Moreira, A, Arsati, F, Cury, PR, Franciscon, C, Oliveira, PR, and Araújo, VC. Salivary immunoglobulin a response to a match in top-level brazilian soccer players. J Strength Cond Res 23(7): 1968-1973, 2009-It has been suggested that several parameters of mucosal immunity, including salivary immunoglobulin A (s-IgA), are affected by heavy exercise either in field sports or in the laboratory environment. Few observations have been made during a true sporting environment, particularly in professional soccer. We tested the hypothesis that salivary IgA levels will be decreased after a 70-minute regulation in a top-level professional soccer friendly match. Saliva samples from 24 male professional soccer players collected before and after the match were analyzed. Salivary immunoglobulin A concentration was measured by enzyme-linked immunosorbent assay and expressed as the absolute concentration (s-IgAabs), s-IgA relative to total protein concentration (IgA-Pro), and the secretion rate of IgA (s-IgArate). Rate of perceived exertion (RPE) was used to monitor the exercise intensity. The paired t-test showed no significant changes in s-IgAabs and s-IgArate (p > 0.05) from PRE to POST match. However, a significant (p < 0.05) increase in total protein concentration (1.46 ± 0.4 to 2.00 ± 07) and a decrease in IgA-Pro were observed. The best and most significant correlation was obtained with the RPE and changes in IgA-Pro (rs = −0.43) and could indicate that this expression may be an interesting marker of intensity in a soccer match. However, further investigation regarding exercise intensity, protein concentration, and immune suppression, particularly in team sports, is warranted. From a practical application, the variability of the responses among the players leads us to suggest that there is a need to individually analyze the results with team sports. Some athletes showed a decrease in s-IgA expressions, suggesting the need for taking protective actions to minimize contact with cold viruses or even reducing the training load.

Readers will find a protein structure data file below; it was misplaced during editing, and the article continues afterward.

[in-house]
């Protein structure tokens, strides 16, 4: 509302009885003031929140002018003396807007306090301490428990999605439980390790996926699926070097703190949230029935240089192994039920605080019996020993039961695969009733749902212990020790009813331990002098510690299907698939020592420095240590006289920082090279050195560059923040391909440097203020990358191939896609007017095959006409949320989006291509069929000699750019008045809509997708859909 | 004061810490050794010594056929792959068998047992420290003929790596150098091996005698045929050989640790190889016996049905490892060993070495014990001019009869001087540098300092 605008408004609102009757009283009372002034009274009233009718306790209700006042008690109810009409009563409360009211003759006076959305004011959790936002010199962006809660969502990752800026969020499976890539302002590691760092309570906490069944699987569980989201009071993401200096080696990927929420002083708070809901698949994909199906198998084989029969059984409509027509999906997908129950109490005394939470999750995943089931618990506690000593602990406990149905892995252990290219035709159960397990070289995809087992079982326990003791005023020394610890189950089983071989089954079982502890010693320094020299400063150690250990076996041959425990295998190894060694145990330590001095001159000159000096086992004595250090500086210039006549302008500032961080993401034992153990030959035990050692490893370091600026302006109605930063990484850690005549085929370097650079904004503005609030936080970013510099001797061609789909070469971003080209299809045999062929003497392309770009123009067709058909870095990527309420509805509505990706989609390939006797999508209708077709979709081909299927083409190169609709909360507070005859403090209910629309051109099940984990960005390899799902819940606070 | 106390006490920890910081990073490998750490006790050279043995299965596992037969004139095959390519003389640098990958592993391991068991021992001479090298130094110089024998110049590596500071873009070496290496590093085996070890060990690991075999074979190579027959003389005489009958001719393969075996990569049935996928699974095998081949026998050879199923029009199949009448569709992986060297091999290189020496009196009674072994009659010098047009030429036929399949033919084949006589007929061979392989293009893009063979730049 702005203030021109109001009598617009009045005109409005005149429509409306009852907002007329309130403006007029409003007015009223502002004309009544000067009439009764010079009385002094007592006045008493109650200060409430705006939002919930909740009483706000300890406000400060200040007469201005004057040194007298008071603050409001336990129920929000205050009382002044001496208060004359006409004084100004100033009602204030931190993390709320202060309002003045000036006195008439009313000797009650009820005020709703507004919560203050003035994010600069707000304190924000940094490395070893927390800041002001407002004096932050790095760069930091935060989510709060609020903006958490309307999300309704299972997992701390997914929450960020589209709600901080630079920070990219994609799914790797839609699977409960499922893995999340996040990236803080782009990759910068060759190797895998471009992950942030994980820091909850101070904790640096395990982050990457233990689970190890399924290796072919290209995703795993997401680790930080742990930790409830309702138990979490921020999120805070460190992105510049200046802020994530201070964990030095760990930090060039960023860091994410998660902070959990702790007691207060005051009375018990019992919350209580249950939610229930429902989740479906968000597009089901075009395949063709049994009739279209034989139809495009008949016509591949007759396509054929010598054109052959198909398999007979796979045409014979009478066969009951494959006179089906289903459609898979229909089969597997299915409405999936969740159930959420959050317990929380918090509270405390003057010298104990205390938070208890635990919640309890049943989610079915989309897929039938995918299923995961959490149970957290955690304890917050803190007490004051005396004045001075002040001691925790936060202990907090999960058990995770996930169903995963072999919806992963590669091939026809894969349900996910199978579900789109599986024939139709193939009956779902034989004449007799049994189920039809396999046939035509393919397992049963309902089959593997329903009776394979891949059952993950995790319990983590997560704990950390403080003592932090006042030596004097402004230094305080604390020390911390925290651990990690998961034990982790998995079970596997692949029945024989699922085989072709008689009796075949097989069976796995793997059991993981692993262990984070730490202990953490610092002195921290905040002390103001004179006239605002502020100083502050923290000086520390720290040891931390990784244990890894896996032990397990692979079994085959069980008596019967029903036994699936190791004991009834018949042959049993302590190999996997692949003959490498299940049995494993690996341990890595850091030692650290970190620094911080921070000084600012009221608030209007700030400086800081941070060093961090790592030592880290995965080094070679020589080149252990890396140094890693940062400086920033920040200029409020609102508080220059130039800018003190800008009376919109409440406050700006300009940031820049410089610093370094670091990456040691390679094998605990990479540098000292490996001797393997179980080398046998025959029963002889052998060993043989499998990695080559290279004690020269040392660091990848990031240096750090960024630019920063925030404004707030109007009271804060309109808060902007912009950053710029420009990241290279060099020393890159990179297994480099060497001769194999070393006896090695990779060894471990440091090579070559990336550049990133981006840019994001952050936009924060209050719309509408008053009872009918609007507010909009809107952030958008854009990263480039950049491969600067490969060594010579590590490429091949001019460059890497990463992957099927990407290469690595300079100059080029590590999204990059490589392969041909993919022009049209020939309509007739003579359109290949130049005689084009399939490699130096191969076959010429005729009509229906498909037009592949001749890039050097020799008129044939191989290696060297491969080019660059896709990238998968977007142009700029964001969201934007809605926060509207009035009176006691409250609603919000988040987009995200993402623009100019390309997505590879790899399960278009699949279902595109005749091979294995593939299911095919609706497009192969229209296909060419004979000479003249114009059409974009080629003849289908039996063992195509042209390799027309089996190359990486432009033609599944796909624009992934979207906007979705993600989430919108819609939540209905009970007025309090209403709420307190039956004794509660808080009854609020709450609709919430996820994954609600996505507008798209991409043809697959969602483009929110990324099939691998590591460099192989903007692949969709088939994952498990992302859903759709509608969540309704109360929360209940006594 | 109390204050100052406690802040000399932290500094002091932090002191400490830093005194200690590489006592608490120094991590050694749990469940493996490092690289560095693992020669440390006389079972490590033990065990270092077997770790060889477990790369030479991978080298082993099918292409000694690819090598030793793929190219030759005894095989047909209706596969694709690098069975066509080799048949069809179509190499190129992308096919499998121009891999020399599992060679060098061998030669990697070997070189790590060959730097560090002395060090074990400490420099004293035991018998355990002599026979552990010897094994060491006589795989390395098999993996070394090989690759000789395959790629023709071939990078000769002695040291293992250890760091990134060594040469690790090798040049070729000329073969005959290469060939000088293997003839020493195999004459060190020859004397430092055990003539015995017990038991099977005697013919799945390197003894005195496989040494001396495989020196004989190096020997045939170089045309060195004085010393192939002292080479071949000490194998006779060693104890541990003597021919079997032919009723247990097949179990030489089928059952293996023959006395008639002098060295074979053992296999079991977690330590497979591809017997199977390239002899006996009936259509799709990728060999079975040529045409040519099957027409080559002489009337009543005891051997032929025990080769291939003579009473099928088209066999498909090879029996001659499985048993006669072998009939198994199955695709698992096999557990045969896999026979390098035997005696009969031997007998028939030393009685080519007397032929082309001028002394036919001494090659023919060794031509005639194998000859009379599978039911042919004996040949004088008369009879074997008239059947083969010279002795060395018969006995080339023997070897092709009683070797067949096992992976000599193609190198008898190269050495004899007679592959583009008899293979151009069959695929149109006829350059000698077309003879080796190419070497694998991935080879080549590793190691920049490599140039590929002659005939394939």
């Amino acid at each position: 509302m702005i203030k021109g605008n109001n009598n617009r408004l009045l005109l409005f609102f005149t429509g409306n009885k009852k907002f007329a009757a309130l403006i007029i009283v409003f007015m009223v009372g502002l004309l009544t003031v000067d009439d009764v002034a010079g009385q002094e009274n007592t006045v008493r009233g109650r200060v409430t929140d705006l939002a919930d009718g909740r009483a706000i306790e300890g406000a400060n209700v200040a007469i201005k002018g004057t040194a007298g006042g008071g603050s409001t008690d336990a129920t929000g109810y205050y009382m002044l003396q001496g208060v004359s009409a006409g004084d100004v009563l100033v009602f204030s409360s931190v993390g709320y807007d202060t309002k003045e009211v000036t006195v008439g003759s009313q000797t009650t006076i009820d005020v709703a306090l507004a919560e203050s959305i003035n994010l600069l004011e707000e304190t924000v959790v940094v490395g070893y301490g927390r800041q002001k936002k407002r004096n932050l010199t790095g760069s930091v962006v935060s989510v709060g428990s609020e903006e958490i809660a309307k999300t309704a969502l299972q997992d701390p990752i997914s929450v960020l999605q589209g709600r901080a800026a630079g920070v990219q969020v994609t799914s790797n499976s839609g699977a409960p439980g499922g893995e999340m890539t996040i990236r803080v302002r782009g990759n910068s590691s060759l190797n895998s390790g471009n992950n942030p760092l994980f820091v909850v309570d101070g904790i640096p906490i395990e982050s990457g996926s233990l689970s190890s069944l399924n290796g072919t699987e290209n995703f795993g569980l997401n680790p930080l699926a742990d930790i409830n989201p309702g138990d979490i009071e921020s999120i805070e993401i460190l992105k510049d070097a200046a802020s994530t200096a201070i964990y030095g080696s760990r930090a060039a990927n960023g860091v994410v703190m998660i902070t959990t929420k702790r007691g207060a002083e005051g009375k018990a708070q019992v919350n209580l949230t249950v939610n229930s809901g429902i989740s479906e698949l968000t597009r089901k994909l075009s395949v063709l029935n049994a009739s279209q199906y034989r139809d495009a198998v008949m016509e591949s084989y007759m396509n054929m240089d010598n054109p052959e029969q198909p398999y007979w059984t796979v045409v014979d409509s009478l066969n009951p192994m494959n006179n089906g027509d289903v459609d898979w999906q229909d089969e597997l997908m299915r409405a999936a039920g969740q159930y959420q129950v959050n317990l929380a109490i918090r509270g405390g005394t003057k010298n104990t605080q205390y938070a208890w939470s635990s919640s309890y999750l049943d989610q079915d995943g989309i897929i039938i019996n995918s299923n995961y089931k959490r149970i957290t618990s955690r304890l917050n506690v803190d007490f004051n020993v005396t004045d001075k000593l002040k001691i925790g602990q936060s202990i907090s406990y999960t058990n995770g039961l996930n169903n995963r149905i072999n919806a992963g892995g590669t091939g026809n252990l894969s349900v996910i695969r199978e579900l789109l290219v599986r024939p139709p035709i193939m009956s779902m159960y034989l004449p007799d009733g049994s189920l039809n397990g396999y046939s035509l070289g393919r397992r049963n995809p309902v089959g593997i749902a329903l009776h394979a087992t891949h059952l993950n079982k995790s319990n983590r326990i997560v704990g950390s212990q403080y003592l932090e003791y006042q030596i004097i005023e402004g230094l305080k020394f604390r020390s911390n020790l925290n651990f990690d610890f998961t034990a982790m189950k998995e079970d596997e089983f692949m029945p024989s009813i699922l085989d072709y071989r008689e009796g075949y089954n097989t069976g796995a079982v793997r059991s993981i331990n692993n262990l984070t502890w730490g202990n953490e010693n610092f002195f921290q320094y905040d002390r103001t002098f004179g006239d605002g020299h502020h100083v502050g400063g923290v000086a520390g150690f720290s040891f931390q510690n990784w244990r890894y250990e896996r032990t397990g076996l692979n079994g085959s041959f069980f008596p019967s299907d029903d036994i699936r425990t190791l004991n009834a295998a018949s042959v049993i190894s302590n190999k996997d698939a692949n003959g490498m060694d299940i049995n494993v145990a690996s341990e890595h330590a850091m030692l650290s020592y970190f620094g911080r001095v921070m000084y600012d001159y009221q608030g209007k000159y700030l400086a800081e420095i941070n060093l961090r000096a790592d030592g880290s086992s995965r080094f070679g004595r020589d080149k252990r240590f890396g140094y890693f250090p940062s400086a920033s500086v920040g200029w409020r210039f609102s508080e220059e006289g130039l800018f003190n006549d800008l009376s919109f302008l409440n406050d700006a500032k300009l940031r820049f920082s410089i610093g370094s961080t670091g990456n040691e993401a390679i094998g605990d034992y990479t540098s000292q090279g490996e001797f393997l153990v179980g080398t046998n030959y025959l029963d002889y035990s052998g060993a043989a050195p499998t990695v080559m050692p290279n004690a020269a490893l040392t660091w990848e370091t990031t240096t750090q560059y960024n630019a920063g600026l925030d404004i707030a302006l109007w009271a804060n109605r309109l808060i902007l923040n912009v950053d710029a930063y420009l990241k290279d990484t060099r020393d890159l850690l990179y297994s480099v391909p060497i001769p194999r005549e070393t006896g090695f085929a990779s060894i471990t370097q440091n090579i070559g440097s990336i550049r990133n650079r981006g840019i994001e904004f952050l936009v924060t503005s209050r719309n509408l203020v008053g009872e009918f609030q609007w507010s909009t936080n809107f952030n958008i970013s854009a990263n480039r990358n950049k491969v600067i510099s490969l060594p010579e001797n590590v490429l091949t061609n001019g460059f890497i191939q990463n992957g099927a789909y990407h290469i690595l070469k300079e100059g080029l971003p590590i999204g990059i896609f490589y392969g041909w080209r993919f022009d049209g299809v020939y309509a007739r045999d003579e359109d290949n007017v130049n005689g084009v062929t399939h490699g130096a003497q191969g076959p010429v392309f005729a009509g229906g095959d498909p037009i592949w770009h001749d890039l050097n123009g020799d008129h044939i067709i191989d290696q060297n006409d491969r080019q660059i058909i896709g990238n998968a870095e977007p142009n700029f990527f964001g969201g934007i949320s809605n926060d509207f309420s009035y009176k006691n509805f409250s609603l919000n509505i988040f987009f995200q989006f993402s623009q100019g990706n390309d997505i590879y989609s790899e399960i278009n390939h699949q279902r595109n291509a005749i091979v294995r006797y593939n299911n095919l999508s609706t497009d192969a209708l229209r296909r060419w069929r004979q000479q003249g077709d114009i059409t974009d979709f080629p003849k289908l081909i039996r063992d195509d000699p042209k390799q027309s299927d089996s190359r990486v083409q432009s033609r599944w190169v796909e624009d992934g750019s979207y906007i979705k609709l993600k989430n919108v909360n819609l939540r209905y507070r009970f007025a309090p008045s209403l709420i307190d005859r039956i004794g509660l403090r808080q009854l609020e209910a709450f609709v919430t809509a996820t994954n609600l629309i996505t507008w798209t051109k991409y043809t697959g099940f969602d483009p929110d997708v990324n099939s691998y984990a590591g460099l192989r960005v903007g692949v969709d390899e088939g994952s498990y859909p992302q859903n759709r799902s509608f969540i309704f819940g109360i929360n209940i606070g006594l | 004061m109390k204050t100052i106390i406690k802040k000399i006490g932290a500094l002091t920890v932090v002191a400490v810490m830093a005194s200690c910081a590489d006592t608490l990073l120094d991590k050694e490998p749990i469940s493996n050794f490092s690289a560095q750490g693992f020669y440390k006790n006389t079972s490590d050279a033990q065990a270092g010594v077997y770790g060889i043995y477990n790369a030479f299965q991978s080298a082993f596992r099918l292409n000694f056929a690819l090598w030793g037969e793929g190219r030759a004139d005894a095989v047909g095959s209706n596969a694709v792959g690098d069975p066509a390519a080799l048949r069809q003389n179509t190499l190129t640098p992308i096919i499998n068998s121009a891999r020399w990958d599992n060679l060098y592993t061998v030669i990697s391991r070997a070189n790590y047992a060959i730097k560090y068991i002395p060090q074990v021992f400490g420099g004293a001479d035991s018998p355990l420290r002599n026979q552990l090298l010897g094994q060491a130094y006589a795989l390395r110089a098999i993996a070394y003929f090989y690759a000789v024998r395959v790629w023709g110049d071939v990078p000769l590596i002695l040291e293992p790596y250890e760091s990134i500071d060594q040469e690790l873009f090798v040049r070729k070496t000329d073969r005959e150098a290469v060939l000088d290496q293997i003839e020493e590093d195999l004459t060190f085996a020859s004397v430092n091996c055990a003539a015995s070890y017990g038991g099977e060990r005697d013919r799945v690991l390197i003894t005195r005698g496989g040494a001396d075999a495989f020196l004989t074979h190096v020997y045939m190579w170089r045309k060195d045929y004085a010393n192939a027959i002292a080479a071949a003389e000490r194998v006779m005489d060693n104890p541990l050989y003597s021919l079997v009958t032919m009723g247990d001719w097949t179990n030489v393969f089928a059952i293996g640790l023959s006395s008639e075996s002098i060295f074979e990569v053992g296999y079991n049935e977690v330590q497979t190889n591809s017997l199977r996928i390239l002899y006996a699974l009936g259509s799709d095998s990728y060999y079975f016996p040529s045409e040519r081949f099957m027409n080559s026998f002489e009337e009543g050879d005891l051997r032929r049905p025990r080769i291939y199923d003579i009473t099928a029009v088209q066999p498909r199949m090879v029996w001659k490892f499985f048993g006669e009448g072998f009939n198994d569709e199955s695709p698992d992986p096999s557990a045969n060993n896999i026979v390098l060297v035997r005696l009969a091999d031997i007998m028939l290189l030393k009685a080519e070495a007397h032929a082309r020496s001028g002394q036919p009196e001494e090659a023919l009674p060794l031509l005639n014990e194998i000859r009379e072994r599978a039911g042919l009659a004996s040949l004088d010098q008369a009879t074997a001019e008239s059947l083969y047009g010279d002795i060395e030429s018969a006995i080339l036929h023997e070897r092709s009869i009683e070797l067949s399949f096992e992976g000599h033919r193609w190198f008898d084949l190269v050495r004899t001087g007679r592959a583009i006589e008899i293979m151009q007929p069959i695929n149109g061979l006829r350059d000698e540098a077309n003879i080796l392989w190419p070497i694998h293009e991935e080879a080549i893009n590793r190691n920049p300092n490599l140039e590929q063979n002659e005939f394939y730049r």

1Department of Sport, School of Physical Education and Sport, University of São Paulo, São Paulo, Brazil; 2Department of Oral Pathology, São Leopoldo Mandic Dental Research Center, Campinas, Brazil; 3Faculty of Physical Education, Metropolitan United Faculty - FMU, São Paulo, Brazil; and 4Department of Sports Science, Faculty of Physical Education. State University of Campinas, Campinas, Brazil
Address correspondence to Alexandre Moreira, email@example.com.